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Bioaerosol production from routine activities within a hospital ward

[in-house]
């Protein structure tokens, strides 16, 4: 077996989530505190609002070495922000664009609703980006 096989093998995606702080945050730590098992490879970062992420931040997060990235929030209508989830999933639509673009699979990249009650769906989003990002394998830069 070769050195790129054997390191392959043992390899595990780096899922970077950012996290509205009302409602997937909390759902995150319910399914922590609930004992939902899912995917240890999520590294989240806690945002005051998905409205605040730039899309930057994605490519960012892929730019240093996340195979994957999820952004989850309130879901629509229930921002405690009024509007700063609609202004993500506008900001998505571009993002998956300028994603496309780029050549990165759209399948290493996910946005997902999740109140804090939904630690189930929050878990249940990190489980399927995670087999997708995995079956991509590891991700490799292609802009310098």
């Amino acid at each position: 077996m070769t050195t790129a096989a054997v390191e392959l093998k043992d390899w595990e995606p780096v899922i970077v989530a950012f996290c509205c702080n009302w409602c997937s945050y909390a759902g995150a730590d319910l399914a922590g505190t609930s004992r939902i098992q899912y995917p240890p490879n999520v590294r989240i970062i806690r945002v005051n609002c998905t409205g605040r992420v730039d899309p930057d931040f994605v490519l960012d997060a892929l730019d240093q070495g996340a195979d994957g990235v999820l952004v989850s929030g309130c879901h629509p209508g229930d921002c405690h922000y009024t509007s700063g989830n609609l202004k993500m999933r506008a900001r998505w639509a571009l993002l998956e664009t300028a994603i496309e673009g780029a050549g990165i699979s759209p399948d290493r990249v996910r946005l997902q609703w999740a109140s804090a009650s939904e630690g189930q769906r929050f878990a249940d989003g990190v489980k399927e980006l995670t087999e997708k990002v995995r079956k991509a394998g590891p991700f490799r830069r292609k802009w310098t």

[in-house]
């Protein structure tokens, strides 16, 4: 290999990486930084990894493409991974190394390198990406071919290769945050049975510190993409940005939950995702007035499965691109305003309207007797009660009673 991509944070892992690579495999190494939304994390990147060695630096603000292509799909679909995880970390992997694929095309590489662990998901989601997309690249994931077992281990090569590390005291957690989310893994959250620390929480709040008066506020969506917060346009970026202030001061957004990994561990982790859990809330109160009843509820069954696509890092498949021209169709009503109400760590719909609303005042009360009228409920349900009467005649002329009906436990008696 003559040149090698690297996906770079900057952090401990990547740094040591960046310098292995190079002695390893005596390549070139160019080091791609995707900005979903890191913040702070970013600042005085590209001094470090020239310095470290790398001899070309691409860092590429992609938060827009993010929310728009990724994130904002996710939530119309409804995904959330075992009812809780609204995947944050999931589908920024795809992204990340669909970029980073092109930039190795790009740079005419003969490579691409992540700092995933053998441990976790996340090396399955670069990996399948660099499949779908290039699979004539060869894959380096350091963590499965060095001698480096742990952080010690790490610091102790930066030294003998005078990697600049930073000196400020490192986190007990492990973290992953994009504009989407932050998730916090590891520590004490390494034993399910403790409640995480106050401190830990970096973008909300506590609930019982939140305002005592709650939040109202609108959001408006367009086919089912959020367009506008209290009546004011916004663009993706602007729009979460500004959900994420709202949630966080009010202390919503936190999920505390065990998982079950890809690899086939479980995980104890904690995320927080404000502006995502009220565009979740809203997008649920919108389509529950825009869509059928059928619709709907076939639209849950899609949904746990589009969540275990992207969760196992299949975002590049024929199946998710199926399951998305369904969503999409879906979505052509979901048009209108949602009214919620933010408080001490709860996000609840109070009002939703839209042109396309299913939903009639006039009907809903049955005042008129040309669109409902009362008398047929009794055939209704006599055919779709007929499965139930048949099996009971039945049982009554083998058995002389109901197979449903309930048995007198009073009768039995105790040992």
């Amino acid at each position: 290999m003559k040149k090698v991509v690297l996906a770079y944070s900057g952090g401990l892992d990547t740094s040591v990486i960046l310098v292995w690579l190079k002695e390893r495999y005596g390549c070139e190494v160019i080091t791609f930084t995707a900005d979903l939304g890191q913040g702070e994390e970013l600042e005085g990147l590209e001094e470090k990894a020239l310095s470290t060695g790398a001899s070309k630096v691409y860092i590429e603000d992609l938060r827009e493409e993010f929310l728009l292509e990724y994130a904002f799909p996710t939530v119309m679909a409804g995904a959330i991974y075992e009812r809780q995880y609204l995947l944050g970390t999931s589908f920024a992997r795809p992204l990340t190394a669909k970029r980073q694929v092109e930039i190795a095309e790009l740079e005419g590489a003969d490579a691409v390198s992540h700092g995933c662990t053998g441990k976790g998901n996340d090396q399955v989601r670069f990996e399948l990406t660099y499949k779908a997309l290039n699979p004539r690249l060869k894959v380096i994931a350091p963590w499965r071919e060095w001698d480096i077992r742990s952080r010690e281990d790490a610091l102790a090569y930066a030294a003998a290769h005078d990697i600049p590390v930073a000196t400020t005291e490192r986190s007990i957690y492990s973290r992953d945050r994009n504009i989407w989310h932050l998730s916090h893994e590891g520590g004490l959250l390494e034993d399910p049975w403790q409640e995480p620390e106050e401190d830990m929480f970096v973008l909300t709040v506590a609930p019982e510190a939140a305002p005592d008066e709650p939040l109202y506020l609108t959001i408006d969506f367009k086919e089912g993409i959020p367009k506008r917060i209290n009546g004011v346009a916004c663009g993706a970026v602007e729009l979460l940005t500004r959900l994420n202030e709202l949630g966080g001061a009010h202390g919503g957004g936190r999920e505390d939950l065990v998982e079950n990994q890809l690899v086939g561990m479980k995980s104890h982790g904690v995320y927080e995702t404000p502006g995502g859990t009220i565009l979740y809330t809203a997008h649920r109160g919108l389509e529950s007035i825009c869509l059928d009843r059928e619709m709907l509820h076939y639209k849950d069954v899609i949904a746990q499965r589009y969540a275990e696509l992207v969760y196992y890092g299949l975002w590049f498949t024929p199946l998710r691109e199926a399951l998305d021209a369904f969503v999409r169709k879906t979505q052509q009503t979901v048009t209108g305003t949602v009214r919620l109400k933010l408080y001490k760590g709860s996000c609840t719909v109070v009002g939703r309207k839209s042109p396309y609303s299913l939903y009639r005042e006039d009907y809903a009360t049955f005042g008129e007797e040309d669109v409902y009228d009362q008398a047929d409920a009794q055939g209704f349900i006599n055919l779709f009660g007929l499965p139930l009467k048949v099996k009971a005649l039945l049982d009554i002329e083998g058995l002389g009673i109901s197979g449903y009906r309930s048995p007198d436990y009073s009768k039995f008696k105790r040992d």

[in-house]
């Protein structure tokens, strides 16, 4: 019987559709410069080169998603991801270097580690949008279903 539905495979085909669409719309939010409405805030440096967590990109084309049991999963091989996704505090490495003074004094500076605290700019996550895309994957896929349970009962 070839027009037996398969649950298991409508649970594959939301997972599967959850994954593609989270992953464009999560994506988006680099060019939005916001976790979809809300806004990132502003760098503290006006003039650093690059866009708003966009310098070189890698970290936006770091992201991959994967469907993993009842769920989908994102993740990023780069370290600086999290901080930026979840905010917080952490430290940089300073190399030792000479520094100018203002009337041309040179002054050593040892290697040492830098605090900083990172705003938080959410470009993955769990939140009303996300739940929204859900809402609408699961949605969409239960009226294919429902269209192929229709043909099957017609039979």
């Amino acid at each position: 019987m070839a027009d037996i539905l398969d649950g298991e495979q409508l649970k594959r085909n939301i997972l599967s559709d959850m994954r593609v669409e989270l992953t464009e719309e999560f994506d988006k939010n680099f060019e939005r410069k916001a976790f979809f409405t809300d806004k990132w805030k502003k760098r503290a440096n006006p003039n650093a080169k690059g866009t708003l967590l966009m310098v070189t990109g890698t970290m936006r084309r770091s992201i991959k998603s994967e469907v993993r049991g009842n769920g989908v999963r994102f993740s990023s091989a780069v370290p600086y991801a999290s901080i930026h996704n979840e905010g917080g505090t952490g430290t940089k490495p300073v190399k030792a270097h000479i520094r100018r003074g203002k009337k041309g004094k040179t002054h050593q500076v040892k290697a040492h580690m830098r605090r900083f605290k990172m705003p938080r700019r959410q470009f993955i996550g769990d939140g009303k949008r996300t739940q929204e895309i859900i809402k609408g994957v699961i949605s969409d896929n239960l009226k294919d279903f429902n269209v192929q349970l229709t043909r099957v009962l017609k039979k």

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Instructions for contributions - Abstract Bioaerosol production from routine activities within a hospital ward Abigail Hathway1,*, Louise Fletcher1, Cath Noakes1, Andrew Sleigh1, Mark Elliot2 and Ian Clifton2 1Pathogen Control Engineering, School of Civil Engineering, University of Leeds 2St James’s University Hospital, Leeds *Corresponding email: [email protected] Keywords: Hospital acquired infection, Bio-aerosols, Skin squame, Staphylococcus aureus Introduction The ability of a human to shed bacteria, including the pathogen Staphylococcus aureus on skin particles during activities has been well documented by many authors (e.g. Davies and Noble, 1962). The majority of these studies consider only specific activities, often in controlled conditions and for short time periods. To understand how these releases may impact on infection control it is necessary to understand how the bio-aerosol concentration fluctuates with activities on a typical day in a hospital ward. For this reason the authors carried out a scoping study in 2004 on a respiratory ward and found large variation with bio-aerosol concentrations over the day (Roberts et al., 2006). The current work builds on this previous study and aims to establish whether the activity of staff on a ward can be statistically correlated to bio-aerosol concentrations. Fluctuations on multiple days are compared in order to identify typical patterns of release. Methods The study was carried out over seven days on a 4 bed bay of a respiratory ward between 8am and 4pm. The air was sampled to determine a total viable count of bacteria using a Micro-bio MB2 sampler. Particles in five size ranges; 0.3- 0.5μm, 0.5-1μm, 1-3μm, 3-5μm and >5μm, were sampled using a Kanomax laser particle counter. The particles were summed over 15 minute periods. Within this same period the number of hospital staff within the bay were summed and multiplied by the number of minutes present. Bio-aerosols were s

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